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UBC Theses and Dissertations

What a difference a map makes : including ecosystem services within systematic conservation planning Hoshizaki, Lara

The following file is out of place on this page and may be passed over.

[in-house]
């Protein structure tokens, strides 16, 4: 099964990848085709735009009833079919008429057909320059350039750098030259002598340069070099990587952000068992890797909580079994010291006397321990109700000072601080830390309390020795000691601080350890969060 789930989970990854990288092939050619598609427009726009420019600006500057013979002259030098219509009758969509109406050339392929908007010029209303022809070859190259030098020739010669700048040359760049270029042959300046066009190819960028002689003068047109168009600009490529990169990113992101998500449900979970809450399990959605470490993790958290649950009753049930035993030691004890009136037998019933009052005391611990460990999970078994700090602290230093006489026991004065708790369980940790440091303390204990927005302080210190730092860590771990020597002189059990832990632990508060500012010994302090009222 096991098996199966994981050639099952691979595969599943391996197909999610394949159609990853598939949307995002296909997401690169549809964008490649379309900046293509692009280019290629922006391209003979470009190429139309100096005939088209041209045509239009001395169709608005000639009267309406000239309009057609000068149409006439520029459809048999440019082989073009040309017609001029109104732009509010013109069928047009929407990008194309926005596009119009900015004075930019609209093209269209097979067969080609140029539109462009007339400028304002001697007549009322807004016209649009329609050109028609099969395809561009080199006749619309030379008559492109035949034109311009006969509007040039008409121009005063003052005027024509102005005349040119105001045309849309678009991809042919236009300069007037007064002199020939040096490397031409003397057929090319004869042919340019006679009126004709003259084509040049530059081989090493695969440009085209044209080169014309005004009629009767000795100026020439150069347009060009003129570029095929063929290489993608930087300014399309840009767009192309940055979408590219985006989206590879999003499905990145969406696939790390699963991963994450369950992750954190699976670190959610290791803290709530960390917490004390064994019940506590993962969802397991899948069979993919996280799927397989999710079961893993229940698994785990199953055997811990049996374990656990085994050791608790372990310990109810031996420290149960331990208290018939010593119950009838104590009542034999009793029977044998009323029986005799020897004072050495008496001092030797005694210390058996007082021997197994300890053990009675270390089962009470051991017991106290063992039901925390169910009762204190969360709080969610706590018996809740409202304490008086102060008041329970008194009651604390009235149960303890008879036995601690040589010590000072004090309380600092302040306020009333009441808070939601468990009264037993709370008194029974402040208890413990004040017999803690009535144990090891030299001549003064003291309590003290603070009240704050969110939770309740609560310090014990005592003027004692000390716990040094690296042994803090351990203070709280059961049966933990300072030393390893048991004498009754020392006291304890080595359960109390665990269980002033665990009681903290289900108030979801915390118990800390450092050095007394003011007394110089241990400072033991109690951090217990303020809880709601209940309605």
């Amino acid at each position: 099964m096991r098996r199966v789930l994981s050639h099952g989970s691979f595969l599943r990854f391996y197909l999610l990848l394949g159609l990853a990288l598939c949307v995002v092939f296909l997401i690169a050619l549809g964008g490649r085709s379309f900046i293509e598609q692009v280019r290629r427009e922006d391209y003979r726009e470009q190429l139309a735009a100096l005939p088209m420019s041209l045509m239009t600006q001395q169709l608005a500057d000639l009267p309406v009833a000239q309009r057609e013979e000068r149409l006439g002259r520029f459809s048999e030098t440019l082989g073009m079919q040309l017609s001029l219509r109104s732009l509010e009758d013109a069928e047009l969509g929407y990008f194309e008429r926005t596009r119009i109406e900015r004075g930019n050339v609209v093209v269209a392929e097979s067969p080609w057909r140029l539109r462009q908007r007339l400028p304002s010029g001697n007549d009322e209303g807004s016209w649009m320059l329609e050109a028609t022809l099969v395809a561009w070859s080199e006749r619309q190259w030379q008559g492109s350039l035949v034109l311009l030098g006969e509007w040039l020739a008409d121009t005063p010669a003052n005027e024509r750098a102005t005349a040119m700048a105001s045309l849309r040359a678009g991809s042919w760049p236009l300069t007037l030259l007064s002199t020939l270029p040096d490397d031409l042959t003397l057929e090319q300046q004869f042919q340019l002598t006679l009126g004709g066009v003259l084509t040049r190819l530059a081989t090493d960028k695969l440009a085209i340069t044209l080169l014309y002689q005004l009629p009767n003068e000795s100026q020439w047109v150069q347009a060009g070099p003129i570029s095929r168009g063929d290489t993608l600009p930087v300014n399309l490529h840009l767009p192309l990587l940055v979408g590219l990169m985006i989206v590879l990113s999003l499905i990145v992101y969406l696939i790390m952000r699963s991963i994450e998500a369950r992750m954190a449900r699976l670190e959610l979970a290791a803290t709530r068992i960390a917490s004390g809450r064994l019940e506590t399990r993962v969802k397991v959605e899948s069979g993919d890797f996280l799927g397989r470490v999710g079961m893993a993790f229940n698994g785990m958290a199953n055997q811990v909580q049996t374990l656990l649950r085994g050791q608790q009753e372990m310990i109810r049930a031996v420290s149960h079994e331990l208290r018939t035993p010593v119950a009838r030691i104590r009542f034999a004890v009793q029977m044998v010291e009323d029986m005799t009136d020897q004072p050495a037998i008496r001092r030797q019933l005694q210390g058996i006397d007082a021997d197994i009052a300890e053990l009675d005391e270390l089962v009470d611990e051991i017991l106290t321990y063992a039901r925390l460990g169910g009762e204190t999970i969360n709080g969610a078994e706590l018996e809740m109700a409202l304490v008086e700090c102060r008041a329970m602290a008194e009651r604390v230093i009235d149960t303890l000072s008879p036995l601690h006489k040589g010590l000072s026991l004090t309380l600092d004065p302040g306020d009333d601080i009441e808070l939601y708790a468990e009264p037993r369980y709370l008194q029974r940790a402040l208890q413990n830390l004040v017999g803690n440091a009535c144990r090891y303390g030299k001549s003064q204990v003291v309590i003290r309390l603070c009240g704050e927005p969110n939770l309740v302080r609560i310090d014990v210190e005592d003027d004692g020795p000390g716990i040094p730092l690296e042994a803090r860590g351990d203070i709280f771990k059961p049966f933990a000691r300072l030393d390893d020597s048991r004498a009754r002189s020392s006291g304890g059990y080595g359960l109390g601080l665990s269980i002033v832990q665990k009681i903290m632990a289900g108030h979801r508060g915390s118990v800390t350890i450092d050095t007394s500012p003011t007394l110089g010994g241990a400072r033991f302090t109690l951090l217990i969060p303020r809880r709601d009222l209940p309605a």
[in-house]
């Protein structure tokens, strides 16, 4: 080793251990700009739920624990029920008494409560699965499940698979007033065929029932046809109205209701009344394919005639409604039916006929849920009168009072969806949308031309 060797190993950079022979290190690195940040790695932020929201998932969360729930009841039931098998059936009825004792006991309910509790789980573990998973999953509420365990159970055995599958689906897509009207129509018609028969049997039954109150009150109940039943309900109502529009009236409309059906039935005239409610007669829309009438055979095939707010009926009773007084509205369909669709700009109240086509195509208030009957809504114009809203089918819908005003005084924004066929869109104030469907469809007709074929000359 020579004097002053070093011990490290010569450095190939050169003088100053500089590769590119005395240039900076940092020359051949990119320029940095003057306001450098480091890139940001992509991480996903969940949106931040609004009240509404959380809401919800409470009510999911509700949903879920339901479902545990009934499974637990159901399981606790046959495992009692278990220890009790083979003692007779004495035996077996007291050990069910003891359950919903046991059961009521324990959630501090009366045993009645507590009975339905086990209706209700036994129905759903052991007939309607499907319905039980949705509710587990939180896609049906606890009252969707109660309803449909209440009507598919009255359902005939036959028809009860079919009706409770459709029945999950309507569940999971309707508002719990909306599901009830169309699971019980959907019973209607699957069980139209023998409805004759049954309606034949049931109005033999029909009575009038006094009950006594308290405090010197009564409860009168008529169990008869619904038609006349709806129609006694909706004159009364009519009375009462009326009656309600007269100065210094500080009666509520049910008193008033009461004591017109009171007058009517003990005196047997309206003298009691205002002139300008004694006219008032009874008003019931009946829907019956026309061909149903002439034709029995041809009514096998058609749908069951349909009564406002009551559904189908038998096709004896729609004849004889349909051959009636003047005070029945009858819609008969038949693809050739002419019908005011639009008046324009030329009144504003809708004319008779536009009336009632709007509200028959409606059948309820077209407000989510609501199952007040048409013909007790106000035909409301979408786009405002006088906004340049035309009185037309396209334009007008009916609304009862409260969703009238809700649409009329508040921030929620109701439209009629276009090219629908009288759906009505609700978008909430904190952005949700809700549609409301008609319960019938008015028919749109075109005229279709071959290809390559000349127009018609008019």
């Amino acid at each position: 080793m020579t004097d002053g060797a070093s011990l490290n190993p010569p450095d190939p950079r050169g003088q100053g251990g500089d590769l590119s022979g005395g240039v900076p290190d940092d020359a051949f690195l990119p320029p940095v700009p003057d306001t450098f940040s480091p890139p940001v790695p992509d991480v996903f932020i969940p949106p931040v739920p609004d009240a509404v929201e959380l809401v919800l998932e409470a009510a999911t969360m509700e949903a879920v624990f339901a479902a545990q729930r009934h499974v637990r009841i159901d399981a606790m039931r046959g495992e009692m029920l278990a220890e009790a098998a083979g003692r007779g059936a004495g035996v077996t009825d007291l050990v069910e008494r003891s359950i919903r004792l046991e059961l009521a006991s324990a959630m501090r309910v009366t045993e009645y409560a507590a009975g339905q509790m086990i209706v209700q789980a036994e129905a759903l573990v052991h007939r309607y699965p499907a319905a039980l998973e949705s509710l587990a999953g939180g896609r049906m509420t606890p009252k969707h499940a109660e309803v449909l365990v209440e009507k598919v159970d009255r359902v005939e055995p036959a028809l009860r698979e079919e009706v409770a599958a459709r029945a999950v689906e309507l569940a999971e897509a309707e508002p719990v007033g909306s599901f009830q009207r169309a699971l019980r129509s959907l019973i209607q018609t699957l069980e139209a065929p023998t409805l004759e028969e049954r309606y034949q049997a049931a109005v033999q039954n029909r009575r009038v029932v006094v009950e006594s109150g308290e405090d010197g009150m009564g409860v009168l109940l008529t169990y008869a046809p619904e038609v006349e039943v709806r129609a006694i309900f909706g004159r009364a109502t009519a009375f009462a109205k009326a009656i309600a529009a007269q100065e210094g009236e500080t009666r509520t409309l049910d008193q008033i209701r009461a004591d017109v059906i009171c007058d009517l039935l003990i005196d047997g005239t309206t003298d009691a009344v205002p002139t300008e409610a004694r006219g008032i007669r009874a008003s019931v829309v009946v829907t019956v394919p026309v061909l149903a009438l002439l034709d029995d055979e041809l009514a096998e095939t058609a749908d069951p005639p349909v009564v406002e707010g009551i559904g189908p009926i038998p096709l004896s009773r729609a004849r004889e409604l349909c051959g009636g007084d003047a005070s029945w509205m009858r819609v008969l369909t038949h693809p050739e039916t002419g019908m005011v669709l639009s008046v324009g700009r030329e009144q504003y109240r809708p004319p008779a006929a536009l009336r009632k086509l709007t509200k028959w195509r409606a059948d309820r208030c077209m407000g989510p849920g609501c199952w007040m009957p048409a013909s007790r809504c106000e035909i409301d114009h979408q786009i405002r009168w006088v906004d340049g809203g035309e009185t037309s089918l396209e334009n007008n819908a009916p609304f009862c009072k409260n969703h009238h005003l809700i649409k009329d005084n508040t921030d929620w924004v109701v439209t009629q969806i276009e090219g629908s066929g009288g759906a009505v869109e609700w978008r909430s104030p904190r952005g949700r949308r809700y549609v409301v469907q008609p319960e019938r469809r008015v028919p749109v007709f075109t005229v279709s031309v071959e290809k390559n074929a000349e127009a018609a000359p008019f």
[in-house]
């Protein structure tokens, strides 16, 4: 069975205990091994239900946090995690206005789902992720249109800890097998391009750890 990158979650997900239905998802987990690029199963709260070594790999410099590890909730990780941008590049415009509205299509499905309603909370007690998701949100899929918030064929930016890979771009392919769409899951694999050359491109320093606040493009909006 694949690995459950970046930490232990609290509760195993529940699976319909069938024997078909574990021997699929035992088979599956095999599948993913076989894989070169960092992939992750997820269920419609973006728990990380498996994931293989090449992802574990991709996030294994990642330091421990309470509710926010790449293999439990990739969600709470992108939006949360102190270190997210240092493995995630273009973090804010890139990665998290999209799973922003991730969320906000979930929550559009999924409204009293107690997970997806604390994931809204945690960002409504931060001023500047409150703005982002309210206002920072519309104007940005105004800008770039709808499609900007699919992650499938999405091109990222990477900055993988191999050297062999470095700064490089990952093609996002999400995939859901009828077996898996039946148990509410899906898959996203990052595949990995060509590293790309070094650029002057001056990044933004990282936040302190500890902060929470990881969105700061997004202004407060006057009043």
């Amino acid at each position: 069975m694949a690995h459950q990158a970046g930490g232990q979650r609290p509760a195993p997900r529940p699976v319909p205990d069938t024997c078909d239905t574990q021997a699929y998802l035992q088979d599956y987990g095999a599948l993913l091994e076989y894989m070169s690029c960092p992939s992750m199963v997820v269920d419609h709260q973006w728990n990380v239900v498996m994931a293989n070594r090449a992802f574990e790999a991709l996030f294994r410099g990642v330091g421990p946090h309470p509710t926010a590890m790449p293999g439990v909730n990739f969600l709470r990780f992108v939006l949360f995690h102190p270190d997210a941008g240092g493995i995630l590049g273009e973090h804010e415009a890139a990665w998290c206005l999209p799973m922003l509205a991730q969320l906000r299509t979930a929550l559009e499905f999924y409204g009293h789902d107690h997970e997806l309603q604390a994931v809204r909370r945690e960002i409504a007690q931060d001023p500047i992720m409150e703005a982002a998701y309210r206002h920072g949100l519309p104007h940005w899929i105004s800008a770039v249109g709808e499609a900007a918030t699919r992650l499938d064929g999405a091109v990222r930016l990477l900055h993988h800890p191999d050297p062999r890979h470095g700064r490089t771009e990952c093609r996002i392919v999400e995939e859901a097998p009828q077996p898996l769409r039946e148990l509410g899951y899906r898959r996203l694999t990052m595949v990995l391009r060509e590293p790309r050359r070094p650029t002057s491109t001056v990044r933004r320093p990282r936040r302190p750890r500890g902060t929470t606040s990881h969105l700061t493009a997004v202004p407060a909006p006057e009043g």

Over the past decade, conservationists have increasingly employed the concept of ecosystem services to garner support for biodiversity conservation. However, recent research has found incongruence between bio-diverse areas and areas that provide large amounts of ecosystem services. In this thesis, I investigated the spatial relationship between lands that provide ecosystem services and lands that would be prioritized for biodiversity conservation in the context of a systematic conservation planning exercise. First, I mapped economic values for carbon storage, timber production, and recreational angling using a geographical information system (GIS). These values represented the difference in the provision of services based on whether the land is conserved or subject to timber harvesting, which is the prevailing land use in the area. I integrated these values into the site-selection software Marxan using two approaches: a ‘feature’ approach and a novel ‘benefit-cost’ approach. The first approach treated ecosystem services as conservation features with targets for protection. The second approach is the incorporation of potential service values into the cost function of Marxan. I then compared the efficiency of the ‘feature’ (1) and ‘benefit-cost’ (2) approaches and found that the latter enabled Marxan to select a conservation reserve network that meets all biodiversity targets at a lower cost. I also reviewed the use of ecosystem service values within traditional cost-benefit analyses in a net benefit maximization framework and compare this with their more recent use in systematic conservation planning. With the help of concrete examples, I present a theoretical framework for the integration of ecosystem services into systematic conservation planning using the ‘feature’ and ‘benefit-cost’ approaches. I argue that before ecosystem services are integrated into conservation planning, researchers should consider particular characteristics of the services in relation to the site and purpose of the planning exercise. Conservation areas offer the opportunity to provide a haven for biodiversity, as well as essential ecosystem services for people. To ensure that they do both effectively, we must reconsider our approach to achieving these disparate goals.

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